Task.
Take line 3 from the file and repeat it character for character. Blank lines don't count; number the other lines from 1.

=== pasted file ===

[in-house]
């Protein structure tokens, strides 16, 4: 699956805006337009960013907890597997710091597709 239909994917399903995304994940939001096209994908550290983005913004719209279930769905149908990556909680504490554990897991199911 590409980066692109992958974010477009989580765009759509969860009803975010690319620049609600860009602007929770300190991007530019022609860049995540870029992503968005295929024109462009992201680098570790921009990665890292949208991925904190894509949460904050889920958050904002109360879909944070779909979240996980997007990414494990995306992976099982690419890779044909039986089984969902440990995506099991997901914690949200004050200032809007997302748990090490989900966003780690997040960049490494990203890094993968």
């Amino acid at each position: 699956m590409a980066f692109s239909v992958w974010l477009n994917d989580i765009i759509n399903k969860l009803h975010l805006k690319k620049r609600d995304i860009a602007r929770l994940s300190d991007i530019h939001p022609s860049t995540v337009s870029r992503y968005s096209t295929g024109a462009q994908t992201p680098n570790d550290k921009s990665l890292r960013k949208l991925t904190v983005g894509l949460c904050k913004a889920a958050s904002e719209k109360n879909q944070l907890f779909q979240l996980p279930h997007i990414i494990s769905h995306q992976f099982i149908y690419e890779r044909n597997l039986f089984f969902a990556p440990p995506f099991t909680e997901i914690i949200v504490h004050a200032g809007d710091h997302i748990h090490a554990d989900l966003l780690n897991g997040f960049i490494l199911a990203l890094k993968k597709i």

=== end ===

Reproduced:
């Amino acid at each position: 699956m590409a980066f692109s239909v992958w974010l477009n994917d989580i765009i759509n399903k969860l009803h975010l805006k690319k620049r609600d995304i860009a602007r929770l994940s300190d991007i530019h939001p022609s860049t995540v337009s870029r992503y968005s096209t295929g024109a462009q994908t992201p680098n570790d550290k921009s990665l890292r960013k949208l991925t904190v983005g894509l949460c904050k913004a889920a958050s904002e719209k109360n879909q944070l907890f779909q979240l996980p279930h997007i990414i494990s769905h995306q992976f099982i149908y690419e890779r044909n597997l039986f089984f969902a990556p440990p995506f099991t909680e997901i914690i949200v504490h004050a200032g809007d710091h997302i748990h090490a554990d989900l966003l780690n897991g997040f960049i490494l199911a990203l890094k993968k597709i």